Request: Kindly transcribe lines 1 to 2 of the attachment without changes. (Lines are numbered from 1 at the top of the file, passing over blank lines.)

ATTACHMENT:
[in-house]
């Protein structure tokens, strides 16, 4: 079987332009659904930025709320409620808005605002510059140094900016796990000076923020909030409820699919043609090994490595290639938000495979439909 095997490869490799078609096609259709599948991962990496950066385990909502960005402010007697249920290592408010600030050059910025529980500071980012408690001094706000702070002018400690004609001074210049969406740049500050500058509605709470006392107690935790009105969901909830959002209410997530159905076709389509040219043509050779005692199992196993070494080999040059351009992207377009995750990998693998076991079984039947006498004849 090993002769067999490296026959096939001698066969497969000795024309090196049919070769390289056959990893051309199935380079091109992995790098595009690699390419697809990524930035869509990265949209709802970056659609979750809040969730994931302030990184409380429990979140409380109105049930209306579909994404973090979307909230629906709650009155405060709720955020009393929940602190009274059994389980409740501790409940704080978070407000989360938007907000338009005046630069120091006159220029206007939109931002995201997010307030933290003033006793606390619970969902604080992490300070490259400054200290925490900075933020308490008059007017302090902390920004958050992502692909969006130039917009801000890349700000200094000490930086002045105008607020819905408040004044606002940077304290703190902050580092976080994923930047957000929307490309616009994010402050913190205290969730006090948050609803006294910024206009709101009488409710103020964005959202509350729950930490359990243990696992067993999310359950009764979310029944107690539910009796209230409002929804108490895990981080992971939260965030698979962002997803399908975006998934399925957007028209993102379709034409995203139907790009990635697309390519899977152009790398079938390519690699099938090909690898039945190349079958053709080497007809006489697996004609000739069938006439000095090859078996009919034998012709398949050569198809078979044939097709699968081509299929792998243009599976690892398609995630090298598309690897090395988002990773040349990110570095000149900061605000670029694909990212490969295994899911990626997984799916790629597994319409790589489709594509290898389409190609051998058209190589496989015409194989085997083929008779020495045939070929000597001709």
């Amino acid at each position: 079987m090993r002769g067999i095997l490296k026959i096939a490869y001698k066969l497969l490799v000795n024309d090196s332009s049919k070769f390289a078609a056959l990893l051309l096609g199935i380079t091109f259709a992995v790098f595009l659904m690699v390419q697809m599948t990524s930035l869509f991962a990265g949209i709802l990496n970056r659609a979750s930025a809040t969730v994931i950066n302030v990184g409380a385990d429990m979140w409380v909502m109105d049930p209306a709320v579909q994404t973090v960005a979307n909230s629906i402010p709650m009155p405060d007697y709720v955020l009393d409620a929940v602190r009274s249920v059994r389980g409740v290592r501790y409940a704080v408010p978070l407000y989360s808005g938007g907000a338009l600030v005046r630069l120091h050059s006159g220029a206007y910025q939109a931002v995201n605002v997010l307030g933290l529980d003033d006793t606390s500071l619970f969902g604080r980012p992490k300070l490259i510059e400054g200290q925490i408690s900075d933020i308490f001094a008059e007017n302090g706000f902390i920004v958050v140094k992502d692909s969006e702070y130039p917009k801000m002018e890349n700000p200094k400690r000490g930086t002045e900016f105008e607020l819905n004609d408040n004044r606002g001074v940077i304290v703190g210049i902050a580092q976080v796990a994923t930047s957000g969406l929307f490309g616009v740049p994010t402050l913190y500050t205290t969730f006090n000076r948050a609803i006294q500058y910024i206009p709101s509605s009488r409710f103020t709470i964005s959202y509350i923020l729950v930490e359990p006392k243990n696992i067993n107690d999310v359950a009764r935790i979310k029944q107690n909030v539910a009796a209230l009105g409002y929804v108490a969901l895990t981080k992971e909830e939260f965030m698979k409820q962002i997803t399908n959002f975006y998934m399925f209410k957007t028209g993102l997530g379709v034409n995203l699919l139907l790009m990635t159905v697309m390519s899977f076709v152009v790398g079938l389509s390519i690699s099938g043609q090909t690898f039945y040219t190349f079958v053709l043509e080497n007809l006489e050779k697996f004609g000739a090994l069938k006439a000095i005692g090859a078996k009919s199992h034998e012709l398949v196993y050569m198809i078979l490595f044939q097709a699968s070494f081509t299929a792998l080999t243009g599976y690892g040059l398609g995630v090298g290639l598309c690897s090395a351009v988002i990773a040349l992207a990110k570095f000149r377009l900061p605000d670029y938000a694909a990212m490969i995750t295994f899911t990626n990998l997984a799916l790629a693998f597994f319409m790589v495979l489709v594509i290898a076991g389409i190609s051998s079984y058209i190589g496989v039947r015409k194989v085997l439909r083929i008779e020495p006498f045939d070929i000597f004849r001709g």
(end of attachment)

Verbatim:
[in-house]
């Protein structure tokens, strides 16, 4: 079987332009659904930025709320409620808005605002510059140094900016796990000076923020909030409820699919043609090994490595290639938000495979439909 095997490869490799078609096609259709599948991962990496950066385990909502960005402010007697249920290592408010600030050059910025529980500071980012408690001094706000702070002018400690004609001074210049969406740049500050500058509605709470006392107690935790009105969901909830959002209410997530159905076709389509040219043509050779005692199992196993070494080999040059351009992207377009995750990998693998076991079984039947006498004849 090993002769067999490296026959096939001698066969497969000795024309090196049919070769390289056959990893051309199935380079091109992995790098595009690699390419697809990524930035869509990265949209709802970056659609979750809040969730994931302030990184409380429990979140409380109105049930209306579909994404973090979307909230629906709650009155405060709720955020009393929940602190009274059994389980409740501790409940704080978070407000989360938007907000338009005046630069120091006159220029206007939109931002995201997010307030933290003033006793606390619970969902604080992490300070490259400054200290925490900075933020308490008059007017302090902390920004958050992502692909969006130039917009801000890349700000200094000490930086002045105008607020819905408040004044606002940077304290703190902050580092976080994923930047957000929307490309616009994010402050913190205290969730006090948050609803006294910024206009709101009488409710103020964005959202509350729950930490359990243990696992067993999310359950009764979310029944107690539910009796209230409002929804108490895990981080992971939260965030698979962002997803399908975006998934399925957007028209993102379709034409995203139907790009990635697309390519899977152009790398079938390519690699099938090909690898039945190349079958053709080497007809006489697996004609000739069938006439000095090859078996009919034998012709398949050569198809078979044939097709699968081509299929792998243009599976690892398609995630090298598309690897090395988002990773040349990110570095000149900061605000670029694909990212490969295994899911990626997984799916790629597994319409790589489709594509290898389409190609051998058209190589496989015409194989085997083929008779020495045939070929000597001709």